Kyros and The Paradox Twin at The 1865 in Southampton
n.b Grace has previously worked with Shelby Logan Warne (Kyros) on a video shoot for her own solo music projects.
The last band I saw perform live before the pandemic started was Lazuli at ‘The 1865’ – so it’s only right I’m kicking off my return to seeing live music by returning to this same venue once again. It’s been a truly bizarre 18 months for us all, but I’m incredibly glad that this is the first concert I get to see after such a long break. Originally ruining my streak of seeing at least one live music act a month for well over 5 years.
Quick PSA though, if you are going to a gig – make sure you don’t have any covid symptoms before going! Before attending, I took a lateral flow test that came back negative, and I’m also fully vaccinated with a double dose of the Pfizer vaccine. Get your jabs to protect not only yourself, but also your fellow concertgoers. Now, on with the evening.
It was very surreal walking back into a venue after all this time, and I did feel far more comfortable with the seating layout being socially distanced. Tables of two were dotted around the venue 2 meters apart from one another which ended up providing you with a great view of the stage no matter where you sat.
The Paradox Twin were the first band up on stage as a part of this co-headline tour. They had some interesting sounds to offer up, blending operatic vocals with a bit of grunge thrown in for good measure.
The band played tracks from their upcoming album ‘Silence from Signals’ including ‘Sea of Tranquility’ and ‘Cycles’, as well as returning back to their debut LP ‘The Importance of Mr. Bedlam’.
I really enjoyed Diane Fox’s bass playing and how much of a show she made of it. Always making big gestures out of each note with such infectious energy that resonated amongst the audience even at a seated concert.
I did find it a rather curious decision to have the keyboard on stage at a right angle so that whenever Danny Sorrell (Vocals, Guitars, Keys) was addressing the audience, he was staring at a wall. That didn’t make for a particularly engaging stage presence on his part.
Good performance though, and certainly an artist to catch live in the future for fans of artists like Anathema.
We had a short interval for a stage turnaround, and then Kyros were up on stage.
Kyros have been very busy themselves over the last year, releasing ‘Celexa Dreams’ (LP), ‘Four of Fear’ (EP), and most recently ‘Recover’ (Cover songs LP) to keep the fans ticking along. On top of that, they’ve put out a handful of free livestreamed concerts showcasing music from their entire discography if you feel like you’re missing out on this tour!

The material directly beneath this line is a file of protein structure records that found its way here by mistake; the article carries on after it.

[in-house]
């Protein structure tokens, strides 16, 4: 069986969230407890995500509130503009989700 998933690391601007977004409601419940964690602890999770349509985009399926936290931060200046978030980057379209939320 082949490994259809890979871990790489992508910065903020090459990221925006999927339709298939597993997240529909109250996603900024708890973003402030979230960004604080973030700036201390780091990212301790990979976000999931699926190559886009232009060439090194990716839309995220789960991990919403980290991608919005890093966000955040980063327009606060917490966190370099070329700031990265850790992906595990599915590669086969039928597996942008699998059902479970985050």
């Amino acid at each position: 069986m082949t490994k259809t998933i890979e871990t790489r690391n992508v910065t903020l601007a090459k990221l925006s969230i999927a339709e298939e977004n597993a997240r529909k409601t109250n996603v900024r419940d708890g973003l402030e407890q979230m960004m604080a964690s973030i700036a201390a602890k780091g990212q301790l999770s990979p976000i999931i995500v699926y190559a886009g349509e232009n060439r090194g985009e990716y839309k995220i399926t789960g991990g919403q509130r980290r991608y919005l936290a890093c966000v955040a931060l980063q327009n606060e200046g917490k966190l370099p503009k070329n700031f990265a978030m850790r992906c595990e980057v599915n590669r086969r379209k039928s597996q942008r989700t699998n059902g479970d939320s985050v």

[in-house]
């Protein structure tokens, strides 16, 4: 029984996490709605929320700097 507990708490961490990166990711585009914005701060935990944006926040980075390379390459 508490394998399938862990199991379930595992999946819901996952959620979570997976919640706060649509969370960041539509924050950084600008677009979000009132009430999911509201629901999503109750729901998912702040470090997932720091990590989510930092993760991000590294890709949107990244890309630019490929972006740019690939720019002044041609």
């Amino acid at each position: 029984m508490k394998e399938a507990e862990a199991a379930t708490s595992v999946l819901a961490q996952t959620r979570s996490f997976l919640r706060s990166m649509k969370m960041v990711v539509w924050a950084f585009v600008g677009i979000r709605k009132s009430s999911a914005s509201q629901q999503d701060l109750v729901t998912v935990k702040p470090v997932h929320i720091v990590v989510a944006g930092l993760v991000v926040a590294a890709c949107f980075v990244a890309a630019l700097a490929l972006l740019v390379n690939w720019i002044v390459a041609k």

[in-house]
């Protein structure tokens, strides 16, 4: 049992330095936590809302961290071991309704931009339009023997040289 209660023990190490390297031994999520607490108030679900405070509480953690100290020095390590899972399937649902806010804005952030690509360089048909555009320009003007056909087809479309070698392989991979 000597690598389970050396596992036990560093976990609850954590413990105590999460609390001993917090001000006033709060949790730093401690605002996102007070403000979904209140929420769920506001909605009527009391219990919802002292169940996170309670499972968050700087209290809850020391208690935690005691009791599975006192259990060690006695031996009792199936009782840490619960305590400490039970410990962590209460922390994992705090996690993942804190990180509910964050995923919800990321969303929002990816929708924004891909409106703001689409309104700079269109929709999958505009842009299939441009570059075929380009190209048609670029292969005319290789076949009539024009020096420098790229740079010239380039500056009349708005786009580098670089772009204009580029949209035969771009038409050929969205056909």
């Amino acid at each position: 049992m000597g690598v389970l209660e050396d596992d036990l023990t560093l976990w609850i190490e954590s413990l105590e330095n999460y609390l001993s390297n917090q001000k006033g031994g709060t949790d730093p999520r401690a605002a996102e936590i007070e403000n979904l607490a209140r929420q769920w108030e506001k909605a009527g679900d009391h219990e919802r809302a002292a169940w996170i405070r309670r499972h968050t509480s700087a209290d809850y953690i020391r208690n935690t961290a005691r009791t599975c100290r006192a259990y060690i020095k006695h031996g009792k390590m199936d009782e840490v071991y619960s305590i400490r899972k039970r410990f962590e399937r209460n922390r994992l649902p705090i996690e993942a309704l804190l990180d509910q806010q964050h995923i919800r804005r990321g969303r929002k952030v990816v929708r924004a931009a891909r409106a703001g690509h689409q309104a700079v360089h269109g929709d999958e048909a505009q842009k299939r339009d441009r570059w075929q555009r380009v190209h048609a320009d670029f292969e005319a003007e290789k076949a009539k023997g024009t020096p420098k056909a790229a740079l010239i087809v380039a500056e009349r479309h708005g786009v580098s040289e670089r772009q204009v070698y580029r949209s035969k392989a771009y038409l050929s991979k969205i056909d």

Lights down, the audience quiet, and Kyros walked on stage to start their set.
Shelby Logan Warne was right in the centre, showing off her vocal pipes and synth skills on the opening tracks ‘Two Frames of Panic’ and ‘Rumour’ – both from the band’s latest studio album ‘Celexa Dreams’.
The band went further back to ‘Vox Humana’ with ‘The Lamb, the Badger & the Bee’ that had great moments of vocal harmony between the musicians with Robin Johnson keeping things tight on the drums.
And I feel like I would be doing the band an injustice if I weren’t to mention the visuals being played in the background. Created and developed in-house by their resident CGI artist Shelby, the visuals added atmosphere and energy to the set on top of the already bubbling band members enjoying their time on stage together for the first time since 2019.
A favourite of mine, ‘Ace’s Middle’ got played – and so I’ve heard it’s one of the most technically challenging songs the band has written, a creation of American Joey Frevola (Guitars), flown in from the states just for this very tour. It sounded stellar live! And the band had fun with it as the frequent time signature changes kept them on their feet.
The set finished with ‘In Vantablack’ – a 14 minute epic full of everything this band is capable of. High energy synth-pop, crunchy bass licks, 80s drum samples, blended with softer and more emotional moments where Shelby can serenade us with her vocals. Not to mention the ridiculous guitar runs that Joey was playing oh so effortlessly.
Despite a couple of bits of technical difficulties with a footswitch, the set was smooth as butter with Peter Episcopo (bass) styling out any dead moments whilst the crew tinkered with the queues.
Kyros left the audience wanting “More. More. More.” And given we’ve been starved of live music for 18 months, I certainly don’t blame them. I wanted more too.